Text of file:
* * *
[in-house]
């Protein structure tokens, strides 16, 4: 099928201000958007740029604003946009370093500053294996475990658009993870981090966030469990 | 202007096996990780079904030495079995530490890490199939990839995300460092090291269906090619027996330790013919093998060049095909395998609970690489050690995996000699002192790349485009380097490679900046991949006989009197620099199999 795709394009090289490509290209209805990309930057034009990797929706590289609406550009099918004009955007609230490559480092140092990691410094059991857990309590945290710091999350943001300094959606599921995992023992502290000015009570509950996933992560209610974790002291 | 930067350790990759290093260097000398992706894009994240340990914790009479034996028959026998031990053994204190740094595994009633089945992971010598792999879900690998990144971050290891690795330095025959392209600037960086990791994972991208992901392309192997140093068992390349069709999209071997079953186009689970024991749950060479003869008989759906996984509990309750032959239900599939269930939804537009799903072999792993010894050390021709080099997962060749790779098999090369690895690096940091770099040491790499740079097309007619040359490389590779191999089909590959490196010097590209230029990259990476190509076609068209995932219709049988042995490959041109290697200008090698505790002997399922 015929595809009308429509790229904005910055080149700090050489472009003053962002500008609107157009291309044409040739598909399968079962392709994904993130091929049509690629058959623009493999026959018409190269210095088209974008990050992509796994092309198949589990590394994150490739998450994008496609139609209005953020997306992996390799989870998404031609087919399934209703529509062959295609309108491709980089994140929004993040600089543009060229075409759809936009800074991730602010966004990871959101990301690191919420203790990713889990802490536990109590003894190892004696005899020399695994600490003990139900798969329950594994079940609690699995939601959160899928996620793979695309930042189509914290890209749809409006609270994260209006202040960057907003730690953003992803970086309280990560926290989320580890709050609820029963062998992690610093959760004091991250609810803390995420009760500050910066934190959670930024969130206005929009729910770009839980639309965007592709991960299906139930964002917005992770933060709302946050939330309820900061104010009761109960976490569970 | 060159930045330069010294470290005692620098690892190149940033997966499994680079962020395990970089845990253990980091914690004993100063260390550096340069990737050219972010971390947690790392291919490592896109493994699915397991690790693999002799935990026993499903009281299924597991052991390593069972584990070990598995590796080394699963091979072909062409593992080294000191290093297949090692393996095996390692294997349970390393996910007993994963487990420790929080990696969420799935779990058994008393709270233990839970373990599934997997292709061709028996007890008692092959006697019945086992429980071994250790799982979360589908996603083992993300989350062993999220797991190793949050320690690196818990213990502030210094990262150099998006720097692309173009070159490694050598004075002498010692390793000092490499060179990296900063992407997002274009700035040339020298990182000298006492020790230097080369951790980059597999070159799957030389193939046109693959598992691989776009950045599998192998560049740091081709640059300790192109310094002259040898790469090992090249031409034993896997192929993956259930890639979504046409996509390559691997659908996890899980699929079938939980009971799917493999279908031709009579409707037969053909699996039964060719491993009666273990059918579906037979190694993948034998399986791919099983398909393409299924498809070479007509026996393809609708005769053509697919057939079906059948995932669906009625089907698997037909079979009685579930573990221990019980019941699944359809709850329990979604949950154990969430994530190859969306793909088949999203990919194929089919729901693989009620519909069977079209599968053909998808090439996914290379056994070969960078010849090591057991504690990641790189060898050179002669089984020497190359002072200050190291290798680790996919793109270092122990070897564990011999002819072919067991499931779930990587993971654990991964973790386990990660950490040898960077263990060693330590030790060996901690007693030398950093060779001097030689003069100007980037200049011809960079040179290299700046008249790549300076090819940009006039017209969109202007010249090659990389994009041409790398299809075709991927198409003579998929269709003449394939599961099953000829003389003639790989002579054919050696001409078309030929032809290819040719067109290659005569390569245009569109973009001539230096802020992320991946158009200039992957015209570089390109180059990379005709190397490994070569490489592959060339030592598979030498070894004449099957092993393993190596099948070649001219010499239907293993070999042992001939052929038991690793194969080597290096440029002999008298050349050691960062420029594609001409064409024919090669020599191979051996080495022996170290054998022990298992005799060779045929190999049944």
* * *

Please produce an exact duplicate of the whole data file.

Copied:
[in-house]
């Protein structure tokens, strides 16, 4: 099928201000958007740029604003946009370093500053294996475990658009993870981090966030469990 | 202007096996990780079904030495079995530490890490199939990839995300460092090291269906090619027996330790013919093998060049095909395998609970690489050690995996000699002192790349485009380097490679900046991949006989009197620099199999 795709394009090289490509290209209805990309930057034009990797929706590289609406550009099918004009955007609230490559480092140092990691410094059991857990309590945290710091999350943001300094959606599921995992023992502290000015009570509950996933992560209610974790002291 | 930067350790990759290093260097000398992706894009994240340990914790009479034996028959026998031990053994204190740094595994009633089945992971010598792999879900690998990144971050290891690795330095025959392209600037960086990791994972991208992901392309192997140093068992390349069709999209071997079953186009689970024991749950060479003869008989759906996984509990309750032959239900599939269930939804537009799903072999792993010894050390021709080099997962060749790779098999090369690895690096940091770099040491790499740079097309007619040359490389590779191999089909590959490196010097590209230029990259990476190509076609068209995932219709049988042995490959041109290697200008090698505790002997399922 015929595809009308429509790229904005910055080149700090050489472009003053962002500008609107157009291309044409040739598909399968079962392709994904993130091929049509690629058959623009493999026959018409190269210095088209974008990050992509796994092309198949589990590394994150490739998450994008496609139609209005953020997306992996390799989870998404031609087919399934209703529509062959295609309108491709980089994140929004993040600089543009060229075409759809936009800074991730602010966004990871959101990301690191919420203790990713889990802490536990109590003894190892004696005899020399695994600490003990139900798969329950594994079940609690699995939601959160899928996620793979695309930042189509914290890209749809409006609270994260209006202040960057907003730690953003992803970086309280990560926290989320580890709050609820029963062998992690610093959760004091991250609810803390995420009760500050910066934190959670930024969130206005929009729910770009839980639309965007592709991960299906139930964002917005992770933060709302946050939330309820900061104010009761109960976490569970 | 060159930045330069010294470290005692620098690892190149940033997966499994680079962020395990970089845990253990980091914690004993100063260390550096340069990737050219972010971390947690790392291919490592896109493994699915397991690790693999002799935990026993499903009281299924597991052991390593069972584990070990598995590796080394699963091979072909062409593992080294000191290093297949090692393996095996390692294997349970390393996910007993994963487990420790929080990696969420799935779990058994008393709270233990839970373990599934997997292709061709028996007890008692092959006697019945086992429980071994250790799982979360589908996603083992993300989350062993999220797991190793949050320690690196818990213990502030210094990262150099998006720097692309173009070159490694050598004075002498010692390793000092490499060179990296900063992407997002274009700035040339020298990182000298006492020790230097080369951790980059597999070159799957030389193939046109693959598992691989776009950045599998192998560049740091081709640059300790192109310094002259040898790469090992090249031409034993896997192929993956259930890639979504046409996509390559691997659908996890899980699929079938939980009971799917493999279908031709009579409707037969053909699996039964060719491993009666273990059918579906037979190694993948034998399986791919099983398909393409299924498809070479007509026996393809609708005769053509697919057939079906059948995932669906009625089907698997037909079979009685579930573990221990019980019941699944359809709850329990979604949950154990969430994530190859969306793909088949999203990919194929089919729901693989009620519909069977079209599968053909998808090439996914290379056994070969960078010849090591057991504690990641790189060898050179002669089984020497190359002072200050190291290798680790996919793109270092122990070897564990011999002819072919067991499931779930990587993971654990991964973790386990990660950490040898960077263990060693330590030790060996901690007693030398950093060779001097030689003069100007980037200049011809960079040179290299700046008249790549300076090819940009006039017209969109202007010249090659990389994009041409790398299809075709991927198409003579998929269709003449394939599961099953000829003389003639790989002579054919050696001409078309030929032809290819040719067109290659005569390569245009569109973009001539230096802020992320991946158009200039992957015209570089390109180059990379005709190397490994070569490489592959060339030592598979030498070894004449099957092993393993190596099948070649001219010499239907293993070999042992001939052929038991690793194969080597290096440029002999008298050349050691960062420029594609001409064409024919090669020599191979051996080495022996170290054998022990298992005799060779045929190999049944």